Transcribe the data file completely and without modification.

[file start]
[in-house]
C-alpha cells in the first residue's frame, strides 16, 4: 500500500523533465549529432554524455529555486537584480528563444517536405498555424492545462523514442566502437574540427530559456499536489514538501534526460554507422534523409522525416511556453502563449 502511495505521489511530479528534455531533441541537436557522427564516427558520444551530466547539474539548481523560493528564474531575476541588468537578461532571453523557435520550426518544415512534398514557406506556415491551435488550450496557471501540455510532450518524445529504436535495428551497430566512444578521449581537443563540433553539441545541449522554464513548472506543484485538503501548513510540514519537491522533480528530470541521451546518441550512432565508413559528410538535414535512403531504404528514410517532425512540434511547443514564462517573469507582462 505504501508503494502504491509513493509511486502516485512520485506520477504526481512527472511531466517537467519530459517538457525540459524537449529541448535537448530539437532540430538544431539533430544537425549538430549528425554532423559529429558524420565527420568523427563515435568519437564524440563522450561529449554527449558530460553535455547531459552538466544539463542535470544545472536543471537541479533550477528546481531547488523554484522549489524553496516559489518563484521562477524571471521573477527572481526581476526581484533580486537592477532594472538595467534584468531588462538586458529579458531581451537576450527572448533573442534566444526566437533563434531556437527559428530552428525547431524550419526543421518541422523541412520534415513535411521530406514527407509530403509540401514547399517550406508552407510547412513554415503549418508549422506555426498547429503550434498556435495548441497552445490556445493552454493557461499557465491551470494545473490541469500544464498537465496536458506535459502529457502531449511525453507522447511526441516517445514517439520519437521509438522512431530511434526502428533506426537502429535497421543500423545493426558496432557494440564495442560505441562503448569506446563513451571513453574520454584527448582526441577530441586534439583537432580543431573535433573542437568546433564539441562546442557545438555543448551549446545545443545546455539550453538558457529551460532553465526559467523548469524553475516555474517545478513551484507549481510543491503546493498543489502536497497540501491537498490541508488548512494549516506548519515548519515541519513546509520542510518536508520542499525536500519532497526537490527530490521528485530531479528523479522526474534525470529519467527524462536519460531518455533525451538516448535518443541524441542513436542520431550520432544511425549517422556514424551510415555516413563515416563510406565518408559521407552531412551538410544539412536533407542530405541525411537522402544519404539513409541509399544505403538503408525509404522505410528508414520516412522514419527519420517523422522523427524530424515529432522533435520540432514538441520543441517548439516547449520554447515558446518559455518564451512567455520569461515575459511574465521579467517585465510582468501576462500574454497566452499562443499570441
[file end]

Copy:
[in-house]
C-alpha cells in the first residue's frame, strides 16, 4: 500500500523533465549529432554524455529555486537584480528563444517536405498555424492545462523514442566502437574540427530559456499536489514538501534526460554507422534523409522525416511556453502563449 502511495505521489511530479528534455531533441541537436557522427564516427558520444551530466547539474539548481523560493528564474531575476541588468537578461532571453523557435520550426518544415512534398514557406506556415491551435488550450496557471501540455510532450518524445529504436535495428551497430566512444578521449581537443563540433553539441545541449522554464513548472506543484485538503501548513510540514519537491522533480528530470541521451546518441550512432565508413559528410538535414535512403531504404528514410517532425512540434511547443514564462517573469507582462 505504501508503494502504491509513493509511486502516485512520485506520477504526481512527472511531466517537467519530459517538457525540459524537449529541448535537448530539437532540430538544431539533430544537425549538430549528425554532423559529429558524420565527420568523427563515435568519437564524440563522450561529449554527449558530460553535455547531459552538466544539463542535470544545472536543471537541479533550477528546481531547488523554484522549489524553496516559489518563484521562477524571471521573477527572481526581476526581484533580486537592477532594472538595467534584468531588462538586458529579458531581451537576450527572448533573442534566444526566437533563434531556437527559428530552428525547431524550419526543421518541422523541412520534415513535411521530406514527407509530403509540401514547399517550406508552407510547412513554415503549418508549422506555426498547429503550434498556435495548441497552445490556445493552454493557461499557465491551470494545473490541469500544464498537465496536458506535459502529457502531449511525453507522447511526441516517445514517439520519437521509438522512431530511434526502428533506426537502429535497421543500423545493426558496432557494440564495442560505441562503448569506446563513451571513453574520454584527448582526441577530441586534439583537432580543431573535433573542437568546433564539441562546442557545438555543448551549446545545443545546455539550453538558457529551460532553465526559467523548469524553475516555474517545478513551484507549481510543491503546493498543489502536497497540501491537498490541508488548512494549516506548519515548519515541519513546509520542510518536508520542499525536500519532497526537490527530490521528485530531479528523479522526474534525470529519467527524462536519460531518455533525451538516448535518443541524441542513436542520431550520432544511425549517422556514424551510415555516413563515416563510406565518408559521407552531412551538410544539412536533407542530405541525411537522402544519404539513409541509399544505403538503408525509404522505410528508414520516412522514419527519420517523422522523427524530424515529432522533435520540432514538441520543441517548439516547449520554447515558446518559455518564451512567455520569461515575459511574465521579467517585465510582468501576462500574454497566452499562443499570441